The global drum beat of impatience about the lack of women on corporate boards is getting louder, with two new reports highlighting the dearth of female representation in boardrooms.
On Thursday, Catalyst Inc., a not-for-profit group that advocates for women in business, released its new survey on the status of women on Canadian boards.
It found that in 2011, the portion of women on the boards of Canada's 500 largest companies (public, private and Crown corporations) was a mere 14.5 per cent – an increase of only half a percentage point since 2009. In both years, about 40 per cent of companies had all-male boards.
Catalyst, which issued its report on International Women's Day, wants corporate Canada to fill 25 per cent of the board seats with women by 2017.
Its report, and its strong recommendation, comes on the heels of a new push in the European Union for legislated quotas to get more women into boardrooms. On Monday, the European Commission announced that a year after voluntary measures were introduced, very little has changed: Women hold only 13.7 per cent of board seats in the EU's top firms.
The makeup of corporate boards isn't a rights issue, but a sound business decision. Balanced gender representation on boards has a positive impact to a company's bottom line. Studies show that more diverse boards are good for business, especially important for those that deal directly with consumers, and have an impact on good governance.
So why do corporate boards still lean so heavily toward men?
My hunch is the persistence of the misguided belief that not enough qualified women exist for these roles. Whenever the notion of legislated quotas is raised, critics argue that there is a dearth of good candidates and insist that quotas would only put unqualified women in those seats.
We must tackle the widespread belief that there are not enough qualified female candidates. The message needs to be loud and clear that companies must look harder and wider for candidates, even if it means including those who haven't been a CEO or a senior corporate leader.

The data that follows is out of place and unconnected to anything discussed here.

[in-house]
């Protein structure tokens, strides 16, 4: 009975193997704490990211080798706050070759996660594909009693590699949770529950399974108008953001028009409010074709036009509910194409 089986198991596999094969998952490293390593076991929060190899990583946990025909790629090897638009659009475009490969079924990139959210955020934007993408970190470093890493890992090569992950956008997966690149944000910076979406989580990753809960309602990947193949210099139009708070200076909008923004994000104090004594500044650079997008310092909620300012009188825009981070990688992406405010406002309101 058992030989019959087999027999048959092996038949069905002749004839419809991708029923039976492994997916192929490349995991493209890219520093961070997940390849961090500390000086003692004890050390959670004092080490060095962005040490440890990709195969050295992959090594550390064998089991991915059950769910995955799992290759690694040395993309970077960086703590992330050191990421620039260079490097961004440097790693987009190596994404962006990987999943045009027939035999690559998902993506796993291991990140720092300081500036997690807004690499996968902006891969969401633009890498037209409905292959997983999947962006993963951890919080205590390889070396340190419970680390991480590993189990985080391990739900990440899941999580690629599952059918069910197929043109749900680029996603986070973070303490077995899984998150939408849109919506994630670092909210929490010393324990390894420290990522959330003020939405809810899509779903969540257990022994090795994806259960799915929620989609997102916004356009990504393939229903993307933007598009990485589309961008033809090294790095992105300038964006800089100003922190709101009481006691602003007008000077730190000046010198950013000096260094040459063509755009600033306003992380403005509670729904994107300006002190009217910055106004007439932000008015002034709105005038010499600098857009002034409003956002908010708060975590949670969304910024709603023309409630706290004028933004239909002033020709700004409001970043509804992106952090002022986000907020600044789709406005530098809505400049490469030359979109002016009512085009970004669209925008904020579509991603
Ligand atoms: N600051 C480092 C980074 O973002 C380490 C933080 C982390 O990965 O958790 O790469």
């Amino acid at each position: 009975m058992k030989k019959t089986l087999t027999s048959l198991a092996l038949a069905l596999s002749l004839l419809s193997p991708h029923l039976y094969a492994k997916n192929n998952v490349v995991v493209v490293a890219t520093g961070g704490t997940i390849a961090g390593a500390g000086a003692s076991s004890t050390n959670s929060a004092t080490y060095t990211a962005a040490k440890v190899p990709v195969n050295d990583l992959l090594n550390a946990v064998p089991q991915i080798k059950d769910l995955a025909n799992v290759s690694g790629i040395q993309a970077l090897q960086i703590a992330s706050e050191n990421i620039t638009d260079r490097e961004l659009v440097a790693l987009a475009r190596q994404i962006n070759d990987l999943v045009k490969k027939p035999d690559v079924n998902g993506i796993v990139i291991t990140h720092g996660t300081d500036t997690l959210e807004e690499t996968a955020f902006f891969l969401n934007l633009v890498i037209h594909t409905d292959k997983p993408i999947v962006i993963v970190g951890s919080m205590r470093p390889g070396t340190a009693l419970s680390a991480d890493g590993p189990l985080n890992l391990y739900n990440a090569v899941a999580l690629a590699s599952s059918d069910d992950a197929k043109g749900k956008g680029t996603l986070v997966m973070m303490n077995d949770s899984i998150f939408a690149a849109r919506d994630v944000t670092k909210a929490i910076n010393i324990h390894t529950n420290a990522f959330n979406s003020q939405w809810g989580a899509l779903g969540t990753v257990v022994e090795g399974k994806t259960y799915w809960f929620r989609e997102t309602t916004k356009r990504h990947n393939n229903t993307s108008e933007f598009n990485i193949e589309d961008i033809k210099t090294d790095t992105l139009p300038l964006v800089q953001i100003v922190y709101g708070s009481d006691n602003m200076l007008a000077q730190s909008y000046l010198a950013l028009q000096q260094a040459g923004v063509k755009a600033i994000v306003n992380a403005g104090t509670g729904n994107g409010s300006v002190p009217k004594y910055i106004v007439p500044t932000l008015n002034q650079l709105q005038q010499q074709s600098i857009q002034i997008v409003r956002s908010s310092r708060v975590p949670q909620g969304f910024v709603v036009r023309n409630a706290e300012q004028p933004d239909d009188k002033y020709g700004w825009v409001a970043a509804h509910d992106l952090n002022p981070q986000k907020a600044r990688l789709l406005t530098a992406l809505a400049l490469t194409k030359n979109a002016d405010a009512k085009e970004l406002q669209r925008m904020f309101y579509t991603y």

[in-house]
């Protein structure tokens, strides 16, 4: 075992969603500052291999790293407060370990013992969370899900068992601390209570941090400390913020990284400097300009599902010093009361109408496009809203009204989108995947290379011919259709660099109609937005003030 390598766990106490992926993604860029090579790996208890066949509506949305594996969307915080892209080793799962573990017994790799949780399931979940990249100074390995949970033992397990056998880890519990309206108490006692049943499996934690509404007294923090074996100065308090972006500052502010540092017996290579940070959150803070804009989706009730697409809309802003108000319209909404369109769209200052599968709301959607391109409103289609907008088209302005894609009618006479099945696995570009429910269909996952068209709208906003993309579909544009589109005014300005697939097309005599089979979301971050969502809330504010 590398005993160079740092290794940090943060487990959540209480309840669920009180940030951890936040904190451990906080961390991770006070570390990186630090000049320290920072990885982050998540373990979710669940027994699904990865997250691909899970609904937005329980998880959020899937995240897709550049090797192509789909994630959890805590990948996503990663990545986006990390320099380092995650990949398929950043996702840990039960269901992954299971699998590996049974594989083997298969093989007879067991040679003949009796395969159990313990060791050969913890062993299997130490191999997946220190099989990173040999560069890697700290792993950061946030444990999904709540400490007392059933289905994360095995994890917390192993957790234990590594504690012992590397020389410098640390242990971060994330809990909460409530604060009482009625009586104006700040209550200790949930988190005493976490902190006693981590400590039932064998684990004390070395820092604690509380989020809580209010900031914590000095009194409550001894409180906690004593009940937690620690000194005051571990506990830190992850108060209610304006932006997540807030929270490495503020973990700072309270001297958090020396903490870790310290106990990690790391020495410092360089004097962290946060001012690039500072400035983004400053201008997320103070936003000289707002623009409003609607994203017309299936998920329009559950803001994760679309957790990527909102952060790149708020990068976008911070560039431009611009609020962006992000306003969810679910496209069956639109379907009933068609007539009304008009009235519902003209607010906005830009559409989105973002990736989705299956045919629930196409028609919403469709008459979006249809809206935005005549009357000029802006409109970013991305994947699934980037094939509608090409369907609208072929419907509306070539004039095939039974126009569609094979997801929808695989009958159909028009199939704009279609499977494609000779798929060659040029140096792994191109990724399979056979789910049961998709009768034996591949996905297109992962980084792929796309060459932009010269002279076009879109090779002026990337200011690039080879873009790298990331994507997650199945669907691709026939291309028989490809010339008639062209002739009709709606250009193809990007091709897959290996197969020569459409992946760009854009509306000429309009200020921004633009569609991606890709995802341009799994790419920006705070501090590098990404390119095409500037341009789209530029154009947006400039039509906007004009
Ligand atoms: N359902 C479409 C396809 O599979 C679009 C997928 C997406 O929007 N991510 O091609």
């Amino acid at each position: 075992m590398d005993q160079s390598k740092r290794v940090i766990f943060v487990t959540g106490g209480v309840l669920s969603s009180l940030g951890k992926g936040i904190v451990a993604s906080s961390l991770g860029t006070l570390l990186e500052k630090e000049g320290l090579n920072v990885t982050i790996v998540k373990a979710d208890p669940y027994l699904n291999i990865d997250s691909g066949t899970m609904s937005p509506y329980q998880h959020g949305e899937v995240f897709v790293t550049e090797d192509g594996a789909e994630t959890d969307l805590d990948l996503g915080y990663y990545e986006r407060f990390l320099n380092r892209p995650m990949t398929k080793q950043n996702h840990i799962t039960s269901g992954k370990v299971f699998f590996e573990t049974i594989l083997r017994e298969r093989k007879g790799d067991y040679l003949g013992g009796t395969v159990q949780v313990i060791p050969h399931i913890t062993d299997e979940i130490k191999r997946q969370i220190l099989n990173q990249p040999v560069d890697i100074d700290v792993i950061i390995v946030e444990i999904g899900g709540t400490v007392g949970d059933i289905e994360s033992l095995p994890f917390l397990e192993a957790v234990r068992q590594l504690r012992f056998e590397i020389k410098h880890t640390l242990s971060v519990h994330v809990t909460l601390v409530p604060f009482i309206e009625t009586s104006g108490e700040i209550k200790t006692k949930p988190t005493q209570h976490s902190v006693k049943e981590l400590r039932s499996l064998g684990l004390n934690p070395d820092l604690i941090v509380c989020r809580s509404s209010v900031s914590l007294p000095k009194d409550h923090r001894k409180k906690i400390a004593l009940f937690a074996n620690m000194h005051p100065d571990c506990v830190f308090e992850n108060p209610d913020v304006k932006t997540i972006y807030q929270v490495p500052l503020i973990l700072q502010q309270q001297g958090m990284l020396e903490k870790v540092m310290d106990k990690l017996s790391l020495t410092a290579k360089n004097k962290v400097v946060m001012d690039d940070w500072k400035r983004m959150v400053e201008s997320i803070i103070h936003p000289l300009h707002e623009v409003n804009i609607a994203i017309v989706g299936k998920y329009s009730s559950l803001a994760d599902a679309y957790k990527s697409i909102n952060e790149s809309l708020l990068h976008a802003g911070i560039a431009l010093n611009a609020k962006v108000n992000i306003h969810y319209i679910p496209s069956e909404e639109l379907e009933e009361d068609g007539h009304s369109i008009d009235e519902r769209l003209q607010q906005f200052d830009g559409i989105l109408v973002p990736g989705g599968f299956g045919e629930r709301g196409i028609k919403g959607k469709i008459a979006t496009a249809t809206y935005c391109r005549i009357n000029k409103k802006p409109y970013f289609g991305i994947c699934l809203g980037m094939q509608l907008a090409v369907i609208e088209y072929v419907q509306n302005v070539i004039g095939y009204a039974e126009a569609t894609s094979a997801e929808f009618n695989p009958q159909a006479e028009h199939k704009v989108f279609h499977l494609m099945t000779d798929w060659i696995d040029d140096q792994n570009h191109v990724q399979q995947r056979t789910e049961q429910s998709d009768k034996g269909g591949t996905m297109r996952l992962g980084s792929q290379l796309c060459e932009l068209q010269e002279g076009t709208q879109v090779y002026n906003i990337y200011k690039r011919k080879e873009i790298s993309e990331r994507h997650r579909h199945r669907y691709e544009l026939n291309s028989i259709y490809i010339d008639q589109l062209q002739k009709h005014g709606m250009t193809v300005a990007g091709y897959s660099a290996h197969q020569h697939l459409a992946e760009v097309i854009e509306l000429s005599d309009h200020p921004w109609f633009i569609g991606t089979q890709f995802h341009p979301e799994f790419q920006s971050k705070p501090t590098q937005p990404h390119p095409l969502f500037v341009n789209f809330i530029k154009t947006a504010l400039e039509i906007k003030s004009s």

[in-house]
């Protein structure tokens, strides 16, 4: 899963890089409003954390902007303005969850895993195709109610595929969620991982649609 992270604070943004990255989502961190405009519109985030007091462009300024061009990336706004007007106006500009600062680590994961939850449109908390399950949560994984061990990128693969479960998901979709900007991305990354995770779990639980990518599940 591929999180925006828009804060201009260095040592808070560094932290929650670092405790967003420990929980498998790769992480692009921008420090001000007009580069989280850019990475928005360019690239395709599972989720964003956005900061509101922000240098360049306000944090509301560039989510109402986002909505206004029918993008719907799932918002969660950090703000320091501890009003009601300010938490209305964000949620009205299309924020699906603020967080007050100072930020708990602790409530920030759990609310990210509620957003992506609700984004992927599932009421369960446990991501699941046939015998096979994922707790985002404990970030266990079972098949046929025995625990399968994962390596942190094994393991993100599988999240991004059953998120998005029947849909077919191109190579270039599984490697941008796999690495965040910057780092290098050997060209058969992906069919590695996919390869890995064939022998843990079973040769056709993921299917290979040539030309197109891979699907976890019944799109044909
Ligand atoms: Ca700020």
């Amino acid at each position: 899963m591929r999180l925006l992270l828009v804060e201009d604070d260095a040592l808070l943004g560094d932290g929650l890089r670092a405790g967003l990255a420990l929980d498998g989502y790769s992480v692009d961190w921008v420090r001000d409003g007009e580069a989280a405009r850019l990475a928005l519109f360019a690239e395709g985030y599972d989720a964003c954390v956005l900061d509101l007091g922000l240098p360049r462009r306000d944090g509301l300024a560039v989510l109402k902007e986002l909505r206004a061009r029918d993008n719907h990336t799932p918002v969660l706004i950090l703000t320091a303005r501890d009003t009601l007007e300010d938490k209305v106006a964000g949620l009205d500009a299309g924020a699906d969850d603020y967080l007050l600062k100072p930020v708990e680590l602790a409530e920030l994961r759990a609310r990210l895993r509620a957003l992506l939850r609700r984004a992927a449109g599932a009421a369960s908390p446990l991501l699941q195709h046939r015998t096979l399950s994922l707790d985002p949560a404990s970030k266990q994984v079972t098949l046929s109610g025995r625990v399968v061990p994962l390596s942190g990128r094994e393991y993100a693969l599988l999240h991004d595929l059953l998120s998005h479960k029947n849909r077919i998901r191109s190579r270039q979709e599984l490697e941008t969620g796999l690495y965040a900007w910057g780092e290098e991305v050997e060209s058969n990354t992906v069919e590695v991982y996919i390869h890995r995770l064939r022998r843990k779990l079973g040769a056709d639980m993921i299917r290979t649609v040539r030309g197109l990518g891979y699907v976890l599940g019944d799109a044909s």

"In 2012, to say that there aren't women who have the skills and experience to contribute to boards really isn't credible," said Deborah Gillis, senior vice-president, global operations at Catalyst. In fact, Toronto-based Catalyst will provide participating companies with access to a list of board-ready women personally sponsored by corporate leaders.
Edmonton-based entrepreneur Kimberly Kerr founded Sit at the Table (SATT), a not-for-profit group that promotes effective gender balance on Canadian boards. She echoes Ms. Gillis's views, and notes that one of the main hurdles for women is simply breaking into the boys club.
"The key challenge is that board positions are typically promoted within the inner circle of existing board members," said Ms. Kerr, whose group helps women connect with personal sponsors and mentors and the necessary tools to become board-ready.
But the onus shouldn't be on women to make changes. Ms. Kerr believes a much broader shift in mindset needs to take place in the world, and cites the lack of women on Facebook's board of directors as an example of skewed realities, given that the social-media website "has more than 850 million users, of whom more than 500 million are women."
Although the global population is about evenly divided between the genders, Ms. Kerr added, "we still live in a world that is dominated by the male persona."
Not only must companies move past the notion of a shallow talent pool of women, let's affirm that the women being nominated for these roles deserve to be there for their diverse opinions and experiences, and not merely to meet a target.
"What is very frustrating is the thinking that the selection committee would not be smart enough to recruit the best possible candidates," said Senator Céline Hervieux-Payette, sponsor of a private member's bill calling for boards to be composed of at least 40 per cent women, or men.
But if, in a week marked by International Women's Day, we can't focus on improved numbers of women on boards, then let's at least focus on business leaders who aren't satisfied with the status quo and advocate for change.
Leaders like Jeffrey Lozon, who in 2009 took over as CEO of Revera Inc., a Mississauga, Ont.-based company that provides care and accommodation for senior citizens. Its board included no women, so he instructed a search firm to bring female candidates to the group. The 11-member board now includes two women.
"There was not one shred of hesitation that we wouldn't find qualified [women]" Mr. Lozon recalled. "The talent pool is enormous. It's not a question of talent."